JAKARTA (TheInsiderStories) – The majority of Asian stock markets fell in early trading on Thursday (14/06), after the Federal Reserve (Fed) raised its benchmark rate by 25 bps to 1.75 percent to 2 percent. The decision marking the second hike of 2018.
Asian stock losses trailing Wall Street under pressure on Wednesday’s close. This morning, Nikkei 225 index slipped 0.71 percent, the Kospi index in South Korea fell 0.89 percent, and in Australia, the S & P/ASX 200 index edged up 0.03 percent after opening lower.
The central bank signaled that the rate hikes will rise faster this year as the decline in unemployment and inflation are close to the 2 percent target. Yields on 10-year U.S Treasury tenors broke through the 3 percent level after the Fed’s decision, though then moved down again.
Stock markets are however affected by interest rate changes, as an interest rate hike could trigger higher borrowing costs. The Fed’s factor is increasingly weighing on markets still worried about trade frictions between the United State and China.
The Federal Open Market Committee (FOMC) reported the information received by the board since met in May indicates that the labor market has continued to strengthen and that economic activity has been rising at a solid rate.
Job gains have been strong, on average, in recent months, and the unemployment rate has declined. Recent data suggest that growth of household spending has picked up, while business fixed investment has continued to grow strongly.
On a 12-month basis, both overall inflation and inflation for items other than food and energy have moved close to 2 percent. Indicators of longer-term inflation expectations are little changed, on balance.
Consistent with its statutory mandate, the Committee seeks to foster maximum employment and price stability. The Committee expects that further gradual increases in the target range for the federal funds rate will be consistent with sustained expansion of economic activity, strong labor market conditions, and inflation near the Committee’s symmetric 2 percent objective over the medium term. Risks to the economic outlook appear roughly balanced.
Furthermore the board said, the stance of monetary policy remains accommodative, thereby supporting strong labor market conditions and a sustained return to 2 percent inflation.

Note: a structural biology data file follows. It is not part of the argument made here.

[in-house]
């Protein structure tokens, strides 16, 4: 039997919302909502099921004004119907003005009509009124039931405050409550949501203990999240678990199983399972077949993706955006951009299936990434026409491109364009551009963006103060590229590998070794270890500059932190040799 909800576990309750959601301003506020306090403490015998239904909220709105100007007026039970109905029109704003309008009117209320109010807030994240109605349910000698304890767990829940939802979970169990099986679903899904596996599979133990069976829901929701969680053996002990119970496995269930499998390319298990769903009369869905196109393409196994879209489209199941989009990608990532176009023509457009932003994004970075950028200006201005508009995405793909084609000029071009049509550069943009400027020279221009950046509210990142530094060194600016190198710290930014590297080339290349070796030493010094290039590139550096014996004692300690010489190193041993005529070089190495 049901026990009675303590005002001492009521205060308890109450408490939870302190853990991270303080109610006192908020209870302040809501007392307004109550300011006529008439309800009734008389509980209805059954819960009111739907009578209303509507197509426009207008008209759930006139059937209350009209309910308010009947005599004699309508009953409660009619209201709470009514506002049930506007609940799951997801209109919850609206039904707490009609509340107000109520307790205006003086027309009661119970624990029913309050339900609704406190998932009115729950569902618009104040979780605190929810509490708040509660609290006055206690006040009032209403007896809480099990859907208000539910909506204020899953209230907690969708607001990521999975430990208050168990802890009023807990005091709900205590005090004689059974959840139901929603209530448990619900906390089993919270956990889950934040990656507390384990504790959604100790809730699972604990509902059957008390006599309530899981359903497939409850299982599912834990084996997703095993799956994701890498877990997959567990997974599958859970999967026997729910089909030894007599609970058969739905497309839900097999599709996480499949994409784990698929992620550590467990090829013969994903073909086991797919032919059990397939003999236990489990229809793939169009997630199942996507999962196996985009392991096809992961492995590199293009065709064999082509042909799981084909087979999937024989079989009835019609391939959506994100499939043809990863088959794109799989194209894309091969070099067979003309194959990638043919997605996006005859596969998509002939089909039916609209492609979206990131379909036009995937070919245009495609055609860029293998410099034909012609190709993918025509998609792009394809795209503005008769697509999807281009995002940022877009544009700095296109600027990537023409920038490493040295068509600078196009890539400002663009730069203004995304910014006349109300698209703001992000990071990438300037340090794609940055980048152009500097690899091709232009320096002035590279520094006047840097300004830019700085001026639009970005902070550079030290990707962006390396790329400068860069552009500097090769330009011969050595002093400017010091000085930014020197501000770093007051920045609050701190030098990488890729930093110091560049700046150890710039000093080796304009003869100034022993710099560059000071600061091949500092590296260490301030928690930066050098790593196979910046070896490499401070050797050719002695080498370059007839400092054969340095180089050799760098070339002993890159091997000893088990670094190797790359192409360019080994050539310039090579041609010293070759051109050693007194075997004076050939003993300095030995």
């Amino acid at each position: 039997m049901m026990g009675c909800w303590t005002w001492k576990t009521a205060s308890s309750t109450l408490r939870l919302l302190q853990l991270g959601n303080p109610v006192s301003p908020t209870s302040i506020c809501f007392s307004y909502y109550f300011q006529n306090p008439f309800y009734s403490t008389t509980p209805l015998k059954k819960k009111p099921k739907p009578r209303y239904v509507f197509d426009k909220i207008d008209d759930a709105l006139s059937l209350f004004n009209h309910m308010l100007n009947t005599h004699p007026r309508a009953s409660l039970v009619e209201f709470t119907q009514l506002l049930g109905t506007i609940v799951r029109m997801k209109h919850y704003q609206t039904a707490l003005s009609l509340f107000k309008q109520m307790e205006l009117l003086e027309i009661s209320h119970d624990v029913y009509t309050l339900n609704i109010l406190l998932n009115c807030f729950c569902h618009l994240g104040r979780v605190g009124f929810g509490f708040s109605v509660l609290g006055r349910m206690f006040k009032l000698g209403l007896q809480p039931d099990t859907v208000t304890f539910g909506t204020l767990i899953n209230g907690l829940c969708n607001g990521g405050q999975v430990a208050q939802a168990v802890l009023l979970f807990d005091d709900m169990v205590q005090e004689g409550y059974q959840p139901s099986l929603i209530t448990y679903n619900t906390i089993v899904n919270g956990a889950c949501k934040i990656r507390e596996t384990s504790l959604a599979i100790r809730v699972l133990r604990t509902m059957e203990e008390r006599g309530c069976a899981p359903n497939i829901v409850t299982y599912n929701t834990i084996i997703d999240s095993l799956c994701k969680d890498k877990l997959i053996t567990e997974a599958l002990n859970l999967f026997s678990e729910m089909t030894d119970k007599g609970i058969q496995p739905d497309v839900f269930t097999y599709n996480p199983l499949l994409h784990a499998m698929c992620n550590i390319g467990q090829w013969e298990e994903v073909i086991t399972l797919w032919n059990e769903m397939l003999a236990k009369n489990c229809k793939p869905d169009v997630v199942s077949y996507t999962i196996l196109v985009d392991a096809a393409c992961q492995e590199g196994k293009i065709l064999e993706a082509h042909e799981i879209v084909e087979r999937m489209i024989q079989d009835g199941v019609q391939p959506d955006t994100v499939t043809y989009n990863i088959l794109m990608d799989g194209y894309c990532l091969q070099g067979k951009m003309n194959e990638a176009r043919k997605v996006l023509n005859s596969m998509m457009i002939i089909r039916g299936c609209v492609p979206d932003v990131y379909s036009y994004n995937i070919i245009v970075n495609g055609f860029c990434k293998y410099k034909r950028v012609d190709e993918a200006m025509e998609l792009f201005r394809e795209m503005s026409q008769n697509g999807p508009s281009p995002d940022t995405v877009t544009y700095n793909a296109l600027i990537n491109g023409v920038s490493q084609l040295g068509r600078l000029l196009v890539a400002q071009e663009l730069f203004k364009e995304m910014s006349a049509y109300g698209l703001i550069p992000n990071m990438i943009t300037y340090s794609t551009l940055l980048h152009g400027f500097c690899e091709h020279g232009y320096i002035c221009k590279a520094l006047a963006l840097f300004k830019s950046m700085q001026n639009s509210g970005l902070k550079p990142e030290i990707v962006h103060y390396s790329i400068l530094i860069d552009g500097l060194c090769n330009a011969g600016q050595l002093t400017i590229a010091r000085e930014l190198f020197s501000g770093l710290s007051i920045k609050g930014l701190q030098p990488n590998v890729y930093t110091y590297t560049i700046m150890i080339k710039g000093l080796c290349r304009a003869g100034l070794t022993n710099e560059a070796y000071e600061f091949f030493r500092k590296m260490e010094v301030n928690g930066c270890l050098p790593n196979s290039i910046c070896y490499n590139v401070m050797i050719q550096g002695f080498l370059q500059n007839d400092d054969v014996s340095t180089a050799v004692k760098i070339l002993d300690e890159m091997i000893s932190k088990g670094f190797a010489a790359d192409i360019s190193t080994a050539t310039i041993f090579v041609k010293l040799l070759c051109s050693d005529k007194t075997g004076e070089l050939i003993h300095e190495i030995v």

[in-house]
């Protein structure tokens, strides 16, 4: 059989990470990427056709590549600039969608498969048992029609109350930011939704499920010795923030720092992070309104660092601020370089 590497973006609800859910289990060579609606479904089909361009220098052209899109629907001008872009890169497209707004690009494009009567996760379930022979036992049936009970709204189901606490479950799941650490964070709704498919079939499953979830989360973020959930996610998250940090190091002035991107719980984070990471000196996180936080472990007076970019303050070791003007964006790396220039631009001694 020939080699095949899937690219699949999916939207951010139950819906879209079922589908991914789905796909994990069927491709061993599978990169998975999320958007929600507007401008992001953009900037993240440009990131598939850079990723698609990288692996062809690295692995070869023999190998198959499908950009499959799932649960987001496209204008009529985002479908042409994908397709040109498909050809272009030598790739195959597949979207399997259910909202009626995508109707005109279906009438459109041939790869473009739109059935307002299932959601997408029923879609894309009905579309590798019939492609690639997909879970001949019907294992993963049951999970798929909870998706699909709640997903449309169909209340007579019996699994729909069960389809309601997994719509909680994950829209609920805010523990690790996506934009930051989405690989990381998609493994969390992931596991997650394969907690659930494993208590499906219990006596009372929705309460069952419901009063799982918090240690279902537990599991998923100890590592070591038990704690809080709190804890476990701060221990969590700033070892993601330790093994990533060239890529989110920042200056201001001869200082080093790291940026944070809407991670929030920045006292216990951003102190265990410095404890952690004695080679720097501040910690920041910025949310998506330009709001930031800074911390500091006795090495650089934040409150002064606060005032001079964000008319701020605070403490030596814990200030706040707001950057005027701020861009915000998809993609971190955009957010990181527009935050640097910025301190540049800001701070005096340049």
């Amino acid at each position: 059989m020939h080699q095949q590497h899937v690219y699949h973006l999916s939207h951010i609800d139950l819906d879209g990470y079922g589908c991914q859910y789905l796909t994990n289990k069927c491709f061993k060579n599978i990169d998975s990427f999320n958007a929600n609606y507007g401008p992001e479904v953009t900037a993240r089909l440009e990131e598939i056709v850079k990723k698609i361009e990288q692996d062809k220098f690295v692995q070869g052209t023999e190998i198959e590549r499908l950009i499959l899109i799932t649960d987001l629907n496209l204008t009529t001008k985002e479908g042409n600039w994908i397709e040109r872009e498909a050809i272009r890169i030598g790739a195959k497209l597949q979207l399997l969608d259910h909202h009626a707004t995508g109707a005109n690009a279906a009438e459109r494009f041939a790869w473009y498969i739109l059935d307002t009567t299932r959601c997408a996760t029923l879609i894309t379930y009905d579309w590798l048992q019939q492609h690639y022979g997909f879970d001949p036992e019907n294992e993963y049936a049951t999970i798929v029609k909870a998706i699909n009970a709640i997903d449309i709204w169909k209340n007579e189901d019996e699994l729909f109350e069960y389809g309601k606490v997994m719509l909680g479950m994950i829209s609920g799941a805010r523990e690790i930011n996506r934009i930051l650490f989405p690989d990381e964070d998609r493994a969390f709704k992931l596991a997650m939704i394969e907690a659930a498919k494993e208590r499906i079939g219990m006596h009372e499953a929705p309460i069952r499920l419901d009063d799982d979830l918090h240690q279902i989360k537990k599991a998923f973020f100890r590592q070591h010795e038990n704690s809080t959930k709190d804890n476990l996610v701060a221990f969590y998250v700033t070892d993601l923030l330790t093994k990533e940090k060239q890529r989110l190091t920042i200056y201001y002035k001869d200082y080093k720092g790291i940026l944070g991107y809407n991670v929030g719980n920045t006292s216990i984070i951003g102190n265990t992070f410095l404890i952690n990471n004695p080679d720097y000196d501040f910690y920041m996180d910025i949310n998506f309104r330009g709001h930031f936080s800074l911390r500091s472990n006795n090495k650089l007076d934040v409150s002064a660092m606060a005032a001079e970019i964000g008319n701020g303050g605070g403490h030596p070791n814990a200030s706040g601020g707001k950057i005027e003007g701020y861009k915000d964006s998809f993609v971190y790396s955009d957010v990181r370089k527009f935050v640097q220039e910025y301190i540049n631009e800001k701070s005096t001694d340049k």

In determining the timing and size of future adjustments to the target range for the federal funds rate, the Committee will assess realized and expected economic conditions relative to its maximum employment objective and its symmetric 2 percent inflation objective.
This assessment will take into account a wide range of information, including measures of labor market conditions, indicators of inflation pressures and inflation expectations, and readings on financial and international developments.
Further investors around the world market attention will shift to the European Central Bank (ECB), which will decide on interest rate policy today. Although no changes are expected, investors are awaiting news of the planned bond-ending program.
Last May, the ECB left its key interest rate unchanged in the last governors meeting. The interest rates on the marginal lending facility and the deposit facility will remain unchanged at 0.00 percent, 0.25 percent and -0.40 percent respectively.
ECB’s President Mario Draghi expects the ECB key interest rates to remain at their present levels for an extended period of time, and well past the horizon of the net asset purchases. Furthermore, he said, the Governing Council will continue to monitor developments in the exchange rate and other financial conditions with regard to their possible implications for the inflation outlook.
Commenting on the U.S economy, Draghi saw the yield increase was to be expected for two reasons, the different position in the business cycle of U.S economy and recent measures concerning fiscal expansion.
ECB itself indicated that policy makers are prepared to begin setting the stage for the wind-down of its bond-buying program despite recent political turmoil in Italy. If the ECB holds off on laying out a timetable for QE exit, it could be taken as a sign of concern by policy makers about the economic outlook, which could be something of a negative for markets.
“I just want to remind people that in the last 12 months the S&P 500 went up 20 percent. It has had a heck of a run. It doesn’t surprise me that we have had a little volatility here.”
A correction is a market drop of at least 10 percent. On average, the market corrects 14 percent in a year; last year, the biggest correction was just 3 percent, says Wilson.
He added, “People get used to that. They start to count on that. So when volatility picks up, it can lead to forced selling.”
So far, Wilson says the bull market is clearly a mature one, but he doesn’t see signs that a bear market is approaching soon. Still, he is keeping a close eye on financial conditions.
Below are three signals he’s watching to stay ahead of a market shift:
- If the yield, on the benchmark 10-year U.S. Treasury note rises to 3.25% or 3.50%, “that could cause a real problem,” he says. It’s now 2.8%.
- If corporate bonds start to trade very poorly and credit spreads start to widen out. So far, “credit has traded weaker, but nothing significant,” he says.
- If highly speculative investments, like cryptocurrencies, continue to fall and don’t rebound.
Wilson recommends investors emphasize international over domestic equities and upgrade their bond portfolios, avoiding high yield. He advocates for balancing growth and value stocks and suggests adding stocks in defensive sectors, such as utilities.
“There is still plenty of opportunity,” says Wilson. “We’re not at the end of the cycle, but it is time to be vigilant and more tactical.